IRS Wants Heads-Up on Risk Transfer Provisions

By Nevin Adams • July 13, 2016 • 0 Comments
If your plan sponsor clients are working to get a defined benefit determination letter, the IRS now wants to know if those plans have lump sum risk transfer language.

For plans that do, the IRS wants the appropriate plan section identified, as well as an indication as to whether the plan satisfies one of the conditions in Notice 2015-49. The IRS is looking for that information in either the cover letter to their application or an attachment.

Risk Transfer Patterns

On June 9, 2015, the IRS issued IRS Notice 2015-49, which provided that qualified DB plans generally are not permitted to replace any joint and survivor, single life or other annuity currently being paid with a lump sum payment or other accelerated form of distribution, effective immediately.

In recent years, many DB plans adopted provisions allowing employees who were already receiving annuity payments to accelerate their remaining payments by receiving lump sums in lieu of the future annuity stream. In fact, a year ago, the Mercer/CFO Research 2015 Risk Survey plan-sponsors-to-act/ found that nearly two thirds (59%) of sponsors surveyed have already offered some type of one-time lump sum payment to vested DB plan participants — and nearly half (49%) of survey participants stated their companies are likely to employ some form of lump sum payout in the next two years.

Determination Letter Process

With its most recent announcement, the IRS says that if the plan sponsor advises that the plan has risk transfer language and satisfies one of the four conditions in Notice 2015-49, the IRS will review the plan document to verify that it satisfies the qualification requirements of the Internal Revenue Code and that the plan’s determination letter will contain a favorable caveat providing reliance on the risk transfer language.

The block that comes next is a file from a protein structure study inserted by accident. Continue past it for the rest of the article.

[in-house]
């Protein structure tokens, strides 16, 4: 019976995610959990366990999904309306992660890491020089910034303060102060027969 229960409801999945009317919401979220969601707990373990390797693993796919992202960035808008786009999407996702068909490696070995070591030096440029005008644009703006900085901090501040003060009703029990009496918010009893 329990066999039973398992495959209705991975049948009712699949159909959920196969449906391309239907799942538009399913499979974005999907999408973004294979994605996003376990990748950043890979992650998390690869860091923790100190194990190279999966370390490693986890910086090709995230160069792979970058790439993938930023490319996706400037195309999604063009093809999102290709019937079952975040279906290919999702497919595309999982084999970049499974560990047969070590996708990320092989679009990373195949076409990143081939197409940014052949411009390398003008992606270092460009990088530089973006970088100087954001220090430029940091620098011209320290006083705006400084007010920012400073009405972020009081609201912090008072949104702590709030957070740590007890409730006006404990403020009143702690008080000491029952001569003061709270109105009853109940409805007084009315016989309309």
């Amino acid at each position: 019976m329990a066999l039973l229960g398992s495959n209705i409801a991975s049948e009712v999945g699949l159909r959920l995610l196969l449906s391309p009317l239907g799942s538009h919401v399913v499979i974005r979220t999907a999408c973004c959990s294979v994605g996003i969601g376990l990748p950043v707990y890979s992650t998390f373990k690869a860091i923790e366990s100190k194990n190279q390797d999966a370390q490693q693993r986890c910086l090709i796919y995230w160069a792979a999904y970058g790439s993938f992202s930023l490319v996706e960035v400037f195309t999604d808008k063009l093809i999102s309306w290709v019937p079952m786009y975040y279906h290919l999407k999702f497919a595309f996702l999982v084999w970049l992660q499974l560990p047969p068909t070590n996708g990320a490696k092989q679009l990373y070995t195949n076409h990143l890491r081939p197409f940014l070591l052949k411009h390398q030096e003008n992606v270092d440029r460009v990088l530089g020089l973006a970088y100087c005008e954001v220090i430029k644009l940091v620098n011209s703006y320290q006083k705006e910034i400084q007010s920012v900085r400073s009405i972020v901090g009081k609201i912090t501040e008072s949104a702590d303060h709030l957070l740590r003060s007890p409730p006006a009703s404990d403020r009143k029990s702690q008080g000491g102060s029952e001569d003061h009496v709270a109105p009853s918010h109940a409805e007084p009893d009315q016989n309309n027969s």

Plans with risk transfer language that don’t meet one of the conditions in Notice 2015-49 won’t receive a determination letter unless the risk transfer language is removed.

For all other DB plans, the IRS says that the determination letter will contain a caveat that the plan has no reliance that any risk transfer language satisfies the requirements of the Code. This approach will be used if the plan sponsor:

  • doesn’t include the information on a cover letter or attachment;

  • doesn’t respond to the request; or

  • responds that the plan doesn’t have risk transfer provisions.

For DB plan applications already submitted, the IRS says it will request the plan sponsor to inform them of that information.